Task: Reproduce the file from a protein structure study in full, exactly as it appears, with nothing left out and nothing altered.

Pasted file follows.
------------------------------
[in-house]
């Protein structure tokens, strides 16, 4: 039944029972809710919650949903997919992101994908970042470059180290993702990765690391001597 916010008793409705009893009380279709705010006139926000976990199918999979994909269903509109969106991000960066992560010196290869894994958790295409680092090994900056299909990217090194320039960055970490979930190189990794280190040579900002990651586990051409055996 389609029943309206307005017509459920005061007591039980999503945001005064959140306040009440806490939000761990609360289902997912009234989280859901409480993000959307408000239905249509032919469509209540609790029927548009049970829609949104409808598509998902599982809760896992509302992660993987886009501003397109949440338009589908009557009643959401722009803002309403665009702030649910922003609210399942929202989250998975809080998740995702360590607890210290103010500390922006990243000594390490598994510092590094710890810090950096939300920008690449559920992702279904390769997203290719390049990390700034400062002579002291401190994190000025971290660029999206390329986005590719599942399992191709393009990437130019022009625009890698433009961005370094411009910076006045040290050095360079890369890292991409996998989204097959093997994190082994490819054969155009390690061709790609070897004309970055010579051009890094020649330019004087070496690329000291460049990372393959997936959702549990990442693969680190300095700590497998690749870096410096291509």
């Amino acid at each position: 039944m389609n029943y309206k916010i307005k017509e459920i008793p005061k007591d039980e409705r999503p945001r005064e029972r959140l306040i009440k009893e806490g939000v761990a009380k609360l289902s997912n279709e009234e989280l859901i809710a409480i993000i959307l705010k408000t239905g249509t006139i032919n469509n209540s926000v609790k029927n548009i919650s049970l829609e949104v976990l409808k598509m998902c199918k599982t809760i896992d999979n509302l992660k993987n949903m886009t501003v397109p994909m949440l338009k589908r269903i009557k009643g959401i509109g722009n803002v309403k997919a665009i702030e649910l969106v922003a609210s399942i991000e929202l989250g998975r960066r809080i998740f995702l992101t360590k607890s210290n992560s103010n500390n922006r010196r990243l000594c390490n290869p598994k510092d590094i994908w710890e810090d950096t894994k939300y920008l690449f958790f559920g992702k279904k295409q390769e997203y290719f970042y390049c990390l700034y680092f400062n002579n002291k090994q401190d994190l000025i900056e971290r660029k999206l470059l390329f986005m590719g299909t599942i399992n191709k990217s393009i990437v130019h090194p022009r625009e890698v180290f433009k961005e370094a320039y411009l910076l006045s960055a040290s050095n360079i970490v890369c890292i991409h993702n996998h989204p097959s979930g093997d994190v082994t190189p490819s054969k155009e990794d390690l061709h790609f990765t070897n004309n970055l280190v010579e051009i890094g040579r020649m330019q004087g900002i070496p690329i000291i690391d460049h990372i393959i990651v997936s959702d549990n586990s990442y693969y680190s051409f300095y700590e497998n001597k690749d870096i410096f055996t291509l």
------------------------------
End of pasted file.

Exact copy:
[in-house]
């Protein structure tokens, strides 16, 4: 039944029972809710919650949903997919992101994908970042470059180290993702990765690391001597 916010008793409705009893009380279709705010006139926000976990199918999979994909269903509109969106991000960066992560010196290869894994958790295409680092090994900056299909990217090194320039960055970490979930190189990794280190040579900002990651586990051409055996 389609029943309206307005017509459920005061007591039980999503945001005064959140306040009440806490939000761990609360289902997912009234989280859901409480993000959307408000239905249509032919469509209540609790029927548009049970829609949104409808598509998902599982809760896992509302992660993987886009501003397109949440338009589908009557009643959401722009803002309403665009702030649910922003609210399942929202989250998975809080998740995702360590607890210290103010500390922006990243000594390490598994510092590094710890810090950096939300920008690449559920992702279904390769997203290719390049990390700034400062002579002291401190994190000025971290660029999206390329986005590719599942399992191709393009990437130019022009625009890698433009961005370094411009910076006045040290050095360079890369890292991409996998989204097959093997994190082994490819054969155009390690061709790609070897004309970055010579051009890094020649330019004087070496690329000291460049990372393959997936959702549990990442693969680190300095700590497998690749870096410096291509």
């Amino acid at each position: 039944m389609n029943y309206k916010i307005k017509e459920i008793p005061k007591d039980e409705r999503p945001r005064e029972r959140l306040i009440k009893e806490g939000v761990a009380k609360l289902s997912n279709e009234e989280l859901i809710a409480i993000i959307l705010k408000t239905g249509t006139i032919n469509n209540s926000v609790k029927n548009i919650s049970l829609e949104v976990l409808k598509m998902c199918k599982t809760i896992d999979n509302l992660k993987n949903m886009t501003v397109p994909m949440l338009k589908r269903i009557k009643g959401i509109g722009n803002v309403k997919a665009i702030e649910l969106v922003a609210s399942i991000e929202l989250g998975r960066r809080i998740f995702l992101t360590k607890s210290n992560s103010n500390n922006r010196r990243l000594c390490n290869p598994k510092d590094i994908w710890e810090d950096t894994k939300y920008l690449f958790f559920g992702k279904k295409q390769e997203y290719f970042y390049c990390l700034y680092f400062n002579n002291k090994q401190d994190l000025i900056e971290r660029k999206l470059l390329f986005m590719g299909t599942i399992n191709k990217s393009i990437v130019h090194p022009r625009e890698v180290f433009k961005e370094a320039y411009l910076l006045s960055a040290s050095n360079i970490v890369c890292i991409h993702n996998h989204p097959s979930g093997d994190v082994t190189p490819s054969k155009e990794d390690l061709h790609f990765t070897n004309n970055l280190v010579e051009i890094g040579r020649m330019q004087g900002i070496p690329i000291i690391d460049h990372i393959i990651v997936s959702d549990n586990s990442y693969y680190s051409f300095y700590e497998n001597k690749d870096i410096f055996t291509l």